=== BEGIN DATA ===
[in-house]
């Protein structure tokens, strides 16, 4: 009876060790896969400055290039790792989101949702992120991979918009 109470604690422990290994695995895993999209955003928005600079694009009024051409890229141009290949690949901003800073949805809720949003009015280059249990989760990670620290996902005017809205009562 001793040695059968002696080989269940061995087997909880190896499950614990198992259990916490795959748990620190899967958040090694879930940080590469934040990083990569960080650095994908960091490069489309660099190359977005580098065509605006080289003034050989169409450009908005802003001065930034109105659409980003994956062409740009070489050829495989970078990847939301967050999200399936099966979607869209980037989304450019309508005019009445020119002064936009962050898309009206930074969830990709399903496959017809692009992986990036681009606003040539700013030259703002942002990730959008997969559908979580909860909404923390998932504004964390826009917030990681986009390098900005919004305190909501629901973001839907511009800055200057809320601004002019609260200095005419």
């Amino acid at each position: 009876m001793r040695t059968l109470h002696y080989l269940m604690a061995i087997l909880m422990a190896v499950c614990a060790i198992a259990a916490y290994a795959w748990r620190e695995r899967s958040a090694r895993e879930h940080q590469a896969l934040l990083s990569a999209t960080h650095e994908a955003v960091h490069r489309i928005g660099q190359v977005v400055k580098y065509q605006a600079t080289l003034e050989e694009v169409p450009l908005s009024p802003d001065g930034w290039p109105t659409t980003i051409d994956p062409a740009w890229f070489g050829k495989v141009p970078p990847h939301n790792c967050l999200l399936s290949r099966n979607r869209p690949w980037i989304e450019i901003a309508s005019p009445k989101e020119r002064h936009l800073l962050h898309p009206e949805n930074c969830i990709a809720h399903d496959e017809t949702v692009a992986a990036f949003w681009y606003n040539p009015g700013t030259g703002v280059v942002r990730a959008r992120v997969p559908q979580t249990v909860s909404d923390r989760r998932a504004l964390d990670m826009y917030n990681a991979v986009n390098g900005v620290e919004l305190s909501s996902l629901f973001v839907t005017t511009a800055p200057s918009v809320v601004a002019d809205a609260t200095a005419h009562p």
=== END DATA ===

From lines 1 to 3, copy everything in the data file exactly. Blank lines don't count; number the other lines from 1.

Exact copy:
[in-house]
């Protein structure tokens, strides 16, 4: 009876060790896969400055290039790792989101949702992120991979918009 109470604690422990290994695995895993999209955003928005600079694009009024051409890229141009290949690949901003800073949805809720949003009015280059249990989760990670620290996902005017809205009562 001793040695059968002696080989269940061995087997909880190896499950614990198992259990916490795959748990620190899967958040090694879930940080590469934040990083990569960080650095994908960091490069489309660099190359977005580098065509605006080289003034050989169409450009908005802003001065930034109105659409980003994956062409740009070489050829495989970078990847939301967050999200399936099966979607869209980037989304450019309508005019009445020119002064936009962050898309009206930074969830990709399903496959017809692009992986990036681009606003040539700013030259703002942002990730959008997969559908979580909860909404923390998932504004964390826009917030990681986009390098900005919004305190909501629901973001839907511009800055200057809320601004002019609260200095005419």
């Amino acid at each position: 009876m001793r040695t059968l109470h002696y080989l269940m604690a061995i087997l909880m422990a190896v499950c614990a060790i198992a259990a916490y290994a795959w748990r620190e695995r899967s958040a090694r895993e879930h940080q590469a896969l934040l990083s990569a999209t960080h650095e994908a955003v960091h490069r489309i928005g660099q190359v977005v400055k580098y065509q605006a600079t080289l003034e050989e694009v169409p450009l908005s009024p802003d001065g930034w290039p109105t659409t980003i051409d994956p062409a740009w890229f070489g050829k495989v141009p970078p990847h939301n790792c967050l999200l399936s290949r099966n979607r869209p690949w980037i989304e450019i901003a309508s005019p009445k989101e020119r002064h936009l800073l962050h898309p009206e949805n930074c969830i990709a809720h399903d496959e017809t949702v692009a992986a990036f949003w681009y606003n040539p009015g700013t030259g703002v280059v942002r990730a959008r992120v997969p559908q979580t249990v909860s909404d923390r989760r998932a504004l964390d990670m826009y917030n990681a991979v986009n390098g900005v620290e919004l305190s909501s996902l629901f973001v839907t005017t511009a800055p200057s918009v809320v601004a002019d809205a609260t200095a005419h009562p």